Physician‐Assisted Death: the State of the Debate

Gerald Dworkin

in The Oxford Handbook of Bioethics

Published in print February 2009 | ISBN: 9780199562411
Published online September 2009 | | DOI:

Series: Oxford Handbooks in Philosophy

Physician‐Assisted Death: the State of the Debate

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The essential outlines of the debate over voluntary euthanasia have not changed very much since Glanville Williams and Yale Kamisar debated the issues almost fifty years ago. On the one hand, there is an appeal to considerations of autonomy and the relief of suffering: individuals should be able to choose the timing and mode of their dying and they should not have to suffer from pain and other modes of indignity such as incontinence, paralysis, muscular wastage, and mental deterioration. So far these would only generate a right or permission to take one's own life, but when we consider the problems in the context of end-of-life medical care and the uncontroversial duty of physicians to relieve the suffering of their patients we get a claim to assistance in dying.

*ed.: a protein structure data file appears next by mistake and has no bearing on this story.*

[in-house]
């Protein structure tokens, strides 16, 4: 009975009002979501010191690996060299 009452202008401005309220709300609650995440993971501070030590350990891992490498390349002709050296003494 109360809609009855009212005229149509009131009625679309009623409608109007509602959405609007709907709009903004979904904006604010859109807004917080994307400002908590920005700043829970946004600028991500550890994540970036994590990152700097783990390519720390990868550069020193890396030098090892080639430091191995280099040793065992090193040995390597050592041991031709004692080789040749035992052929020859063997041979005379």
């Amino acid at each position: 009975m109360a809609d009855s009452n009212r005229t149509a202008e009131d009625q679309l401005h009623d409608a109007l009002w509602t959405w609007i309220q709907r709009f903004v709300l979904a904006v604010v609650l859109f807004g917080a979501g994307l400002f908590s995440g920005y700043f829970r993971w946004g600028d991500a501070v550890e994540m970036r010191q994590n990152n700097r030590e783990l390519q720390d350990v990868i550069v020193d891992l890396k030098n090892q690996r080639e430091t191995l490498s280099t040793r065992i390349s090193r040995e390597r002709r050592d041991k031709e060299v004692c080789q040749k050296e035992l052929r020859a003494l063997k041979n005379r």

Keywords: voluntary euthanasia; autonomy; mode of dying; end-of-life medical care; physician's duty; relief of suffering

Article.  8595 words. 

Subjects: Philosophy ; Philosophy of Science ; Moral Philosophy

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